There’s undoubtedly something special about this time of year in this part of the world, and with the right wines and the appropriate food, it becomes pure magic. One of the most perfect of those pairings? Smoked meat and Provence reds.
Situated in the far southeast corner of France, Provence straddles the Mediterranean and benefits both from mistral winds and intense sunlight. As a result, the grapes tend to ripen well and, depending on micro-terroirs, can produce reds to rival the best of the Rhône. It is the home of “garrigue,” and gives us red wines of power, grace, and so much earthy intensity that it’s getting harder and harder to ignore them.
These lands have been growing wine for over 2,500 years, and there is a staunch vein of traditionalism (without much of the accompanying bureaucratic tape that more prestigious regions often enact) running through their wines. With so much of the wine-producing area being situated in close proximity to the Mediterranean, and thus maritime cuisine, it seems almost counterintuitive that their best wines would be red.
Indeed, you probably know Provence for its rosés; the dry pink wines it is most famous for are often both dirt-cheap and exceptionally drinkable (especially with the right foods). Yet they are, by and large, “time and place” wines: When it’s hot outside, when you’re eating ceviche or mussels, Provence rosé is the wine of choice. The red wines of Provence, on the other hand, seem to call for fall, for cooler weather, for heartier dishes and the smoke of a fire pit wafting by.
Grenache, Mourvedre, Cinsault, and Carignan comprise most of the red wines of Provence. Much like the Rhône to the north, these grapes tend to produce spicy, earthy, rustic wines with considerable backbone. Most of Provençal wine comes from the general areas of Cotes de Provence and Coteaux d’Aix-en-Provence. These wide-reaching areas allow for greater leeway in terms of style and quality, and are where the great values are usually discovered.
Bandol, a small coastal subregion between Marseille and Toulon, is the crown jewel of Provence. These are massive, dark wines comprised primarily of Mourvedre (not too many places in France can claim the same). They are often heavily tannic, brash, and in need of cellaring of a decade or more. That wait will almost always reward you greatly, though, as the brashness softens up and transforms the wines into a complex panoply of earthy, heady power.
So, that’s Provence. Now, about that smoked meat. Few foods seem to capture the spirit of this time of year better than those grilled/smoked. Smoked pork rests firmly atop that list, and while traditional pulled-pork BBQ is a classic, one dish that lends itself to purer flavors is the smoked pork chop. A thick-cut, bone-in chop, seasoned with merely salt, pepper, and oil, and smoked over low heat for 30 to 45 minutes, then seared quickly until it reaches an internal temperature of 160 degrees, is a revelation. Paired with a eucalyptus-laden Provence red, it is irresistible.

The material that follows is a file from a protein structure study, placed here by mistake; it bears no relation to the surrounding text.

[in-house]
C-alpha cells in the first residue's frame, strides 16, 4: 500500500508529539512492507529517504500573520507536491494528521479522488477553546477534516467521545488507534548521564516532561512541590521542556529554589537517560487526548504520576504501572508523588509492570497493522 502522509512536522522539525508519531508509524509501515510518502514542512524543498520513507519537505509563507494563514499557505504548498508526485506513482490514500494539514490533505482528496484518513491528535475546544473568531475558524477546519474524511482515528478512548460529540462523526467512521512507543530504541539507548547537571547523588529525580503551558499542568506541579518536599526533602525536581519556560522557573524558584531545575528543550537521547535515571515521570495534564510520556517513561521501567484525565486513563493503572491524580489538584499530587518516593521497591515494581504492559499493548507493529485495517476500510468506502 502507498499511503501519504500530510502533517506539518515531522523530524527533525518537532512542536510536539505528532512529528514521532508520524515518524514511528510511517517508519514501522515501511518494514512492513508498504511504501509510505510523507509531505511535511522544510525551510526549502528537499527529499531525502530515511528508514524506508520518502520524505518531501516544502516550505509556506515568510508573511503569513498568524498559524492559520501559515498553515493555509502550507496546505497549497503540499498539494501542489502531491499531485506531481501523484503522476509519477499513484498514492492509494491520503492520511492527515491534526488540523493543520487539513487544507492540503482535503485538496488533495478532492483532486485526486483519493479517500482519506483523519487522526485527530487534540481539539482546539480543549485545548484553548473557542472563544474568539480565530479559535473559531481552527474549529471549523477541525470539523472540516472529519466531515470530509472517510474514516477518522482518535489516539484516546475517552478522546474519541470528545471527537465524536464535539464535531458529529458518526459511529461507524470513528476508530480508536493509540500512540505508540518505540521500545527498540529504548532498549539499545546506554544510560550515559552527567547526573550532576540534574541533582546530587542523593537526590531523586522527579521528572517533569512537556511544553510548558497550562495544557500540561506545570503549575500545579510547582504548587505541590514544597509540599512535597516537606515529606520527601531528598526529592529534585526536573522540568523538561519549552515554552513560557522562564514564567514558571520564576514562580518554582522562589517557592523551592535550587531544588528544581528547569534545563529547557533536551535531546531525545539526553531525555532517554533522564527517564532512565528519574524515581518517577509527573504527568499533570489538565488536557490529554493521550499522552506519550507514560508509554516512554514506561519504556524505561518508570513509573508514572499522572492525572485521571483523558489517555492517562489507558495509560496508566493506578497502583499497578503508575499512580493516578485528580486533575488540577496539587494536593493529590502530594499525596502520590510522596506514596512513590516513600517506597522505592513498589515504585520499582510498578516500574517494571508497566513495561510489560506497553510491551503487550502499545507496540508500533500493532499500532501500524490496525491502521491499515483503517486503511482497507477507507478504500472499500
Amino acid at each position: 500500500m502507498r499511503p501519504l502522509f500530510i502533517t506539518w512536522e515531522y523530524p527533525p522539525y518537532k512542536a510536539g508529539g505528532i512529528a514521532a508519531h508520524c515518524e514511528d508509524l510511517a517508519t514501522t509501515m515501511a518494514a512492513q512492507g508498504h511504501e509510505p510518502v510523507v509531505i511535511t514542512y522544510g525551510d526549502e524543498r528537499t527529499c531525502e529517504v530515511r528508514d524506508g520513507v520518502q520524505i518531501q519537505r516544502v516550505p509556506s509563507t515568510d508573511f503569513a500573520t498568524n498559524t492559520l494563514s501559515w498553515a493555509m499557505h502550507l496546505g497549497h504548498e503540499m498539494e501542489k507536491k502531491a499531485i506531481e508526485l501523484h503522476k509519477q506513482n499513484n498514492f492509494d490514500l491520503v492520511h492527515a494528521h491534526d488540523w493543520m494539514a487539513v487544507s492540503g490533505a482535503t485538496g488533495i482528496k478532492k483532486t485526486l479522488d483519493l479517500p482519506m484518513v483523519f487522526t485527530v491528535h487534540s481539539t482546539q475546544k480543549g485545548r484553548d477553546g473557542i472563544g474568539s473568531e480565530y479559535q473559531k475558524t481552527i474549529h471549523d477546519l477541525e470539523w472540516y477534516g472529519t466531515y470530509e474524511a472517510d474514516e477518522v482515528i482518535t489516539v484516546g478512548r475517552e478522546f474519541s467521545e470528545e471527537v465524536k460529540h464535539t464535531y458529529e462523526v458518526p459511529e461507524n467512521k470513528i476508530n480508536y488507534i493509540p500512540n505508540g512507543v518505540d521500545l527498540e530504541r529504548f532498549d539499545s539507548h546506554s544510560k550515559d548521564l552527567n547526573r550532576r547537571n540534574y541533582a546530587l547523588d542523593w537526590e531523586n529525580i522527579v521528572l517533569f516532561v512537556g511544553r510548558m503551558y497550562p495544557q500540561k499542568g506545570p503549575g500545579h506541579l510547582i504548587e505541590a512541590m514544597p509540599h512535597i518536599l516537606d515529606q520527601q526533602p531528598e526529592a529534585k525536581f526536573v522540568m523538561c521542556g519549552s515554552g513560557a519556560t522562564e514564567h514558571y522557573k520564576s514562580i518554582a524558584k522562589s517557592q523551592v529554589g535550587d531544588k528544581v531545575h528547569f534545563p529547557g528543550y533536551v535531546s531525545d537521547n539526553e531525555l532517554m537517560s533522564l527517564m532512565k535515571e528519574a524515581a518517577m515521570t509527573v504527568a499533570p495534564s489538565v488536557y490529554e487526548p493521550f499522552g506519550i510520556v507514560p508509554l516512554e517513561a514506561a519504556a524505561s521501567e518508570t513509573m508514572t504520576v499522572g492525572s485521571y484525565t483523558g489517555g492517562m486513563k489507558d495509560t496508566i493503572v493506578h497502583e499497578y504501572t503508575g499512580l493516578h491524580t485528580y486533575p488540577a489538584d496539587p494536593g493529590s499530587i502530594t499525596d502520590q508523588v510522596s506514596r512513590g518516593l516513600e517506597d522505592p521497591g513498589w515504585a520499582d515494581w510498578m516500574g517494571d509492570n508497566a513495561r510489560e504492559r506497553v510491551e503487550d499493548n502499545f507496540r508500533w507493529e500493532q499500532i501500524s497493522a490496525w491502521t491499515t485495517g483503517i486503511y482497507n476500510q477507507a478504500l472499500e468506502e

The 2011 Mas de Gourgonnier Les Baux de Provence (currently on the wine list at Bizou and l’étoile) pairs well with a smoked chop. It exhibits pure, gruff Grenache character, but is mature enough to have softened up considerably, thus allowing you to focus on its spicy, rich fruit and earthy, woodsy core. The smoke and spices from the pork will complement it well.
Lamb, on the other hand, was seemingly created solely to pair with Bandol. The earthy, gamey, spicy character of a generous boneless leg will stand up to Bandol’s herbal, meaty tendencies. Both the wine and the meat are naturally ostentatious and intense; the flavorful rendered fat from the lamb comes up against the jagged yet unwavering acidity of the wine to produce a true synergy. The lamb should be sourced well (locally if possible), rubbed with salt, pepper, mustard, and rosemary, and smoked or grilled until it reaches 135 degrees. Slice it thin, and serve it with its own juices alongside grilled, uncomplicated root vegetables.
The 2010 Restanques de Pibarnon Bandol ($32) is the more-affordable (and more-approachable-when-young) little brother of Chateau de Pibarnon’s flagship Bandol. It is, however, no slouch, and has perennially represented Bandol for drinking now. Dripping with eucalyptus, mint, stewed fruit, and cellar must, it benefits from 6-plus hours of decanting and pairs perfectly with pungent yet simple dishes like lamb leg.
Evan Williams is a co-founder of The Wine Guild of Charlottesville. Find out more at wineguildcville.com.